If you are working on a technical product and you are testing a number of different page designs and user interface designs, you need to understand the underlying principles for the changes you are testing and their effects on user psychology.
For marketers, product managers or anyone else working on a cross functional team you need a "working knowledge" of all of the marketing foundational skills. In this case, working knowledge means you understand the basics of how a marketing discipline works and you could perform the individual contributor tasks that discipline requires.
The main difference between someone who is an expert in one fo these skills and someone who has only has a "working knowledge" of these disciplines comes down to speed of implementation.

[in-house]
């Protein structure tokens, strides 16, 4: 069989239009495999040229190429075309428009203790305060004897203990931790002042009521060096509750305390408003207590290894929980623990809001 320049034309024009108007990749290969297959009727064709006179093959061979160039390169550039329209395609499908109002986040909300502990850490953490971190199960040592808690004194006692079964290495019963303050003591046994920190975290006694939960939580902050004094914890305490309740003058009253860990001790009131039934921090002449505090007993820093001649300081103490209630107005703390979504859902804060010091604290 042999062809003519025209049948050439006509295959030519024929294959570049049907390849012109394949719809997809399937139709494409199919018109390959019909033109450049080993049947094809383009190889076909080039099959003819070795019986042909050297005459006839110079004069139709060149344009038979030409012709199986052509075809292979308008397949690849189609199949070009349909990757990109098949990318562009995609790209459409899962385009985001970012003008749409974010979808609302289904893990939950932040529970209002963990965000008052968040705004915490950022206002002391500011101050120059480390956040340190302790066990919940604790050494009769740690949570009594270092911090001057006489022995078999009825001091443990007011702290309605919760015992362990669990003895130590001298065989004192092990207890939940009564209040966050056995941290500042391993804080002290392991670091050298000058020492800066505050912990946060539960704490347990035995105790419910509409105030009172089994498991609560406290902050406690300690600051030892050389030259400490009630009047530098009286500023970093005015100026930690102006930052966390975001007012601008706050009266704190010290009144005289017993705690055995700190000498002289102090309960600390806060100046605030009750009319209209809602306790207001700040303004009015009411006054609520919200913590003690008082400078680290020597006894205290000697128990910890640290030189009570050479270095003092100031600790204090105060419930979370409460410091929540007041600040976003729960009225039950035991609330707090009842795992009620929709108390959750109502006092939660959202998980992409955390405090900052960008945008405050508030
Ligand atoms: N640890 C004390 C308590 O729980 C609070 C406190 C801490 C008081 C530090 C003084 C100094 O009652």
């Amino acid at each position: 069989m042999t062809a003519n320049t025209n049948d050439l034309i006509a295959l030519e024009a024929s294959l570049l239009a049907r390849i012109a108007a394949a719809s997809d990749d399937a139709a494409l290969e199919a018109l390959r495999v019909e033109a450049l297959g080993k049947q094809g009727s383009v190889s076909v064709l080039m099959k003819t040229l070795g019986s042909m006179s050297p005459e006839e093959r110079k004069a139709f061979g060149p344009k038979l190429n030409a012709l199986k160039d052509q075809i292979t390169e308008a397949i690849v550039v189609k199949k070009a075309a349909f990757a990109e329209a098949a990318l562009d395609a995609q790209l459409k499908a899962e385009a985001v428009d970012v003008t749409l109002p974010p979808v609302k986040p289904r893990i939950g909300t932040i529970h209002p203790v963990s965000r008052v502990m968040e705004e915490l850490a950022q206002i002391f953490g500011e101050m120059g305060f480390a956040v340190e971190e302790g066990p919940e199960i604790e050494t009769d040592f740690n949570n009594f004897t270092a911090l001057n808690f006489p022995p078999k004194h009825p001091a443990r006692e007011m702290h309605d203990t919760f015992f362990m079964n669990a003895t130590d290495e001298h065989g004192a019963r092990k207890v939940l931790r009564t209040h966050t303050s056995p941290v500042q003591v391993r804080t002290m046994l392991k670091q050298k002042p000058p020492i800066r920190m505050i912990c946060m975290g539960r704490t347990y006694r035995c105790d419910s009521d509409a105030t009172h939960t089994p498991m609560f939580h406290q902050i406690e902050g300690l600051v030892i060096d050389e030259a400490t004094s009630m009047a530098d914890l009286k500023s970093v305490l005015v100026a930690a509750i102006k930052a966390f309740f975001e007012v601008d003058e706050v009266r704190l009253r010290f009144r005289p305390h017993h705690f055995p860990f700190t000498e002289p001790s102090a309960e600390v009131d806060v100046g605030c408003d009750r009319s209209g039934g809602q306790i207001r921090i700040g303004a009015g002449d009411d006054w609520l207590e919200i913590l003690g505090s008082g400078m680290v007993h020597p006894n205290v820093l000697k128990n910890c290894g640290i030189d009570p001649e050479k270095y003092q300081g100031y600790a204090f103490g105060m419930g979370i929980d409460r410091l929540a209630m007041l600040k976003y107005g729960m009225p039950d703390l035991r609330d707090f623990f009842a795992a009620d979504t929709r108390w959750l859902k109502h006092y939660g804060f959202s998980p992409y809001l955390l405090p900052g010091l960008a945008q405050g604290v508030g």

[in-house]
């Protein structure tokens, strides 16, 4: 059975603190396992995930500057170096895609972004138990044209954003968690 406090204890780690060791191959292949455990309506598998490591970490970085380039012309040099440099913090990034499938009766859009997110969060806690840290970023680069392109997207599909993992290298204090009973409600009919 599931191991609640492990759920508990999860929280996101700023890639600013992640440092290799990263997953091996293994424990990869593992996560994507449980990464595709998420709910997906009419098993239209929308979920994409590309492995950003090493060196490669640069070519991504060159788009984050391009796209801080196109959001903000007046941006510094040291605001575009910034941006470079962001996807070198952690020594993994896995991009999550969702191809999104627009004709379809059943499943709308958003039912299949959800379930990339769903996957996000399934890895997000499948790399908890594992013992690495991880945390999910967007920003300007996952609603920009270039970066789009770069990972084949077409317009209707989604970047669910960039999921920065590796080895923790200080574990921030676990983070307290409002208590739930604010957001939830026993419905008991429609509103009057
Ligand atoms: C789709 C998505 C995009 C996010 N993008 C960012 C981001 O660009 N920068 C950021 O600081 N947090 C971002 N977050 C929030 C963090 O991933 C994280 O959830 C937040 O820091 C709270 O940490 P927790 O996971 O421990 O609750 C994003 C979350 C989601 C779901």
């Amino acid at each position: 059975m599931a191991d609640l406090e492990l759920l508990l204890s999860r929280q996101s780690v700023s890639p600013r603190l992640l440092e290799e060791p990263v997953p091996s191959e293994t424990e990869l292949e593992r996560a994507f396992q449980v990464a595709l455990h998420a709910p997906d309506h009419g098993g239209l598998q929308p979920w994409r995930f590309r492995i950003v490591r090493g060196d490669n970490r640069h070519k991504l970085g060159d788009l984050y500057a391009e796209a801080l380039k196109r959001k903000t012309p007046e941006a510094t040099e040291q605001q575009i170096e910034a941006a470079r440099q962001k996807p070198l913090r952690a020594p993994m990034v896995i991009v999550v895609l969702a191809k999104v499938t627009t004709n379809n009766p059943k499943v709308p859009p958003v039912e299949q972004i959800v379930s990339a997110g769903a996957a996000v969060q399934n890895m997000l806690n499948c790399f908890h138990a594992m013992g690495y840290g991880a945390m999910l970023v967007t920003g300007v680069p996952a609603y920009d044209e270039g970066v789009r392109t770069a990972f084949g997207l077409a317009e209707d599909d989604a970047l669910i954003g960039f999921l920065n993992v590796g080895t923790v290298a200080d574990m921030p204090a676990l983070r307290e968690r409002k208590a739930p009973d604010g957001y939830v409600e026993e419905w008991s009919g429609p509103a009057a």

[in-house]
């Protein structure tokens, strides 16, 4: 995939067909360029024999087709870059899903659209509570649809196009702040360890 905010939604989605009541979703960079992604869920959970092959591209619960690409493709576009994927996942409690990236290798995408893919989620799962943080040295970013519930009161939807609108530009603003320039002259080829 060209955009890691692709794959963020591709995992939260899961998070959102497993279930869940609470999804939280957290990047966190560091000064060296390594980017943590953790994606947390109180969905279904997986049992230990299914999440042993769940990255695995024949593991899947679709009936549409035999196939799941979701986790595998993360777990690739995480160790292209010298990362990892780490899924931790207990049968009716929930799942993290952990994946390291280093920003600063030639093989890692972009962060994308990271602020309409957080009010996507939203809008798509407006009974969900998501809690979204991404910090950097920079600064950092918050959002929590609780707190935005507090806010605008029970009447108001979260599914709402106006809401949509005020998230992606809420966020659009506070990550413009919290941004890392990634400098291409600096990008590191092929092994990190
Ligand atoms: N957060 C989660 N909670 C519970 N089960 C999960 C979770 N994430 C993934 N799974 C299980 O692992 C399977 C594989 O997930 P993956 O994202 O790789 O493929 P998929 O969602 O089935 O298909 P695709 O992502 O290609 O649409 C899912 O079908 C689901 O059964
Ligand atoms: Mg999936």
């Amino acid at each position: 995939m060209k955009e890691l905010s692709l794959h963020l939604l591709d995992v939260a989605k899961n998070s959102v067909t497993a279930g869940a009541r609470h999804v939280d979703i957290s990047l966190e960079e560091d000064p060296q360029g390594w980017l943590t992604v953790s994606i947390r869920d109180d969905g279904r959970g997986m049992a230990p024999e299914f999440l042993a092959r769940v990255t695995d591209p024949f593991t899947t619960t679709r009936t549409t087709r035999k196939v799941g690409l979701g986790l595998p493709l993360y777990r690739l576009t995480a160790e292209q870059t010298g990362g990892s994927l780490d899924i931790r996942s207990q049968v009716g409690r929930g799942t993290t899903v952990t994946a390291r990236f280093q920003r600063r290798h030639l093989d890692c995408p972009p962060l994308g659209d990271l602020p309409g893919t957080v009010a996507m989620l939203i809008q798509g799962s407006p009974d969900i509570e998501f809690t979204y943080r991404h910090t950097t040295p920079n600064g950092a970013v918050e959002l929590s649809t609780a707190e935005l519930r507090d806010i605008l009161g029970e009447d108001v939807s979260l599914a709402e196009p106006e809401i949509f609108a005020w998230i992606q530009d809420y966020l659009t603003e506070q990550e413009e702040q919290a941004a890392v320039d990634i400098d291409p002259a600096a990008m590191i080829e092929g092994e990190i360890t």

Someone who is an expert will be able to produce high quality work in theses areas much more quickly. Someonw that is an expet will not need to reference any manuals or documentation to complete their work. If they do use manuals or documentation, it will only be for brief refreshers on more obscure functions of their normal workflow.
In contrast, someone with a working knowledge will need to rely on documentation and instructionals in order to complete a task.
The goal of skills acquisition in this layer of marketing skills is to move as many skills as possible toward the expertise side of the spectrum and away from the "working knowledge" only side of the spectrum.
At a minimum, you should have a working knowledge of all of these skills with a few you can execute rapidly.
For most people, this is the most difficult part of the equation. They see all the different channels and want to learn a little bit about all of them. Other poeple understand that there is no way they will be able to learn them all but still try to focus on one while learning all the others.